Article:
Easter Island – Tourist Information

Easter Island also known as “Rapa Nui” or “Isla de Pascua” is a mysterious open air museum with massive stone statutes (Moai) dotting the coastline around the island. Officially the Island is a territory of Chile and one of the worlds most isolated places, situated on a triangle of volcanic rock in the South Pacific over 2,000 miles from the nearest population centers of Tahiti and Chile.

The island is known as one of the world’s most sacred sites, famous for its giant stone busts, built centuries ago, they reflect the history of the dramatic rise and fall of an isolated Polynesian culture.

Early settlers called the island “Te Pito O Te Henua” (Navel of The World). It was named Easter Island by a European, Admiral Roggeveen who arrived on the island on Easter Sunday 1722. Locally today it is known as Rapa Nui.

There has been much confusion and controversy as to the origin of the Easter Islanders. Some think Peruvians built the statues, some feel the Island is a piece of a lost continent. DNA has proven that Polynesians were the first settlers arriving around 400 AD from the west in large boats. This is seen as remarkable given that Easter Island is such a great distance from other land. Legend has it they were looking for other land as their own island was being swallowed by the sea.

The island was a paradise and the islanders prospered — archaeological evidence shows that the island was covered with a variety of numerous trees, including the largest palm tree species in the world. The natives used the bark and wood for cloth, rope, and canoes. Birds were plentiful and provided food. The climate was mild and the water provided an abundance of fish and oysters.

Their religion developed with its centerpiece the giant moai, or heads, that are the island’s most distinctive feature today. The moai, are scattered around the island and supposedly depicted their ancestors. This was likely considered a blessing or a watchful eye over each small village. The ruins of the Rano Raraku crater, the stone quarry where hundreds of moai sit today, show how these figures were important. The birdman culture (as seen in the petroglyphs) was obviously the islanders’ fascination with their ability to travel to distant lands.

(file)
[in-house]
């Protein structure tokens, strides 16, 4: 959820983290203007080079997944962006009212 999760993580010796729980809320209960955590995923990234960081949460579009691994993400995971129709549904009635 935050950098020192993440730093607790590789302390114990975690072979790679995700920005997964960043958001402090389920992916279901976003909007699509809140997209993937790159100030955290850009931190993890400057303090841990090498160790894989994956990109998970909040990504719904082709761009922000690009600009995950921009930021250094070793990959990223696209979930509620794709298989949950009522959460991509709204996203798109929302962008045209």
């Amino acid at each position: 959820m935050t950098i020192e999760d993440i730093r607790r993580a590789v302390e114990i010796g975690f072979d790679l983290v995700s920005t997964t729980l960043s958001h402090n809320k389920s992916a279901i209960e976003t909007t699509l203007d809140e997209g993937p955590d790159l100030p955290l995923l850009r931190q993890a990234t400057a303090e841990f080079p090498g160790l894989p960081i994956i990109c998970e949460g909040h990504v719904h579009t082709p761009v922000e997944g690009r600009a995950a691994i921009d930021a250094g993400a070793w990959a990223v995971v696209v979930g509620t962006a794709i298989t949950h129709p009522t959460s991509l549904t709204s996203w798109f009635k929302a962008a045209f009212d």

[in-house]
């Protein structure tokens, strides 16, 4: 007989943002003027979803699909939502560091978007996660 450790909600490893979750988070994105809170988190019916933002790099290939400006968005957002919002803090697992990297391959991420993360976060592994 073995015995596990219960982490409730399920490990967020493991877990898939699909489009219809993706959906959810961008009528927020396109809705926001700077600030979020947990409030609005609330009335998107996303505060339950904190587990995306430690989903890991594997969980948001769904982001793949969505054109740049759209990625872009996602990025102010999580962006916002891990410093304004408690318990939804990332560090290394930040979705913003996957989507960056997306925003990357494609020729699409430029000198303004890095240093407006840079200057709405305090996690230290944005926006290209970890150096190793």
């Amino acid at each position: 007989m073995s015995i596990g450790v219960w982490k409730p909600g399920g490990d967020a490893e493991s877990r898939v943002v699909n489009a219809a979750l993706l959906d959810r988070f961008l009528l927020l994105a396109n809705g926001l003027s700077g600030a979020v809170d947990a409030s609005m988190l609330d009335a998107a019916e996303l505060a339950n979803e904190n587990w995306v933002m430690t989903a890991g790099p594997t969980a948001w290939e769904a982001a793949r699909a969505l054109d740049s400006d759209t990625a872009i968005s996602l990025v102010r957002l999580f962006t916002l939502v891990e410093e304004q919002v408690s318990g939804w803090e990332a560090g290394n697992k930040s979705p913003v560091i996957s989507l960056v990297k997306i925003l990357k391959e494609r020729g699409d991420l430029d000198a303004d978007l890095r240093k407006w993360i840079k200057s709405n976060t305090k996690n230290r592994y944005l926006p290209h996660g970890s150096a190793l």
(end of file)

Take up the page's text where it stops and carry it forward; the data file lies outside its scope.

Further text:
In addition to the statues, petroglyphs (rock carvings), traditional wood carvings, tapa (barkcloth), crafts, tattooing, string figures, dance and music, the islanders possessed the Rongorongo script, the only written language in Oceania. As time went on confidence in their religion was lost as disagreements broke out. This is reflected in the ruins of the moai statues which were deliberately toppled by human hands.

At its peak the island had more than 10,000 population, straining the capability of it’s ecosystem. As a result lush palm forests were destroyed for agriculture and the massive statues, and resources became scarce. The once thriving advanced social society descended into a bloody civil war, and apparently cannibalism as they ran out of food sources. The islanders tore down the statues, that today have been re erected by archaeological efforts.

Through contact with western civilization, slavery and disease the island population by around 1800 had dropped to approximately 110. Around 1888 following the annexation of Chile the population rose to more than 2,000. Despite the Chilean presence there is still a strong Polynesian identity.

The Rapanui people are extremely friendly and the landscape is amazing with its volcanic craters, lava formations, beaches, brilliant blue water, and archaeological sites.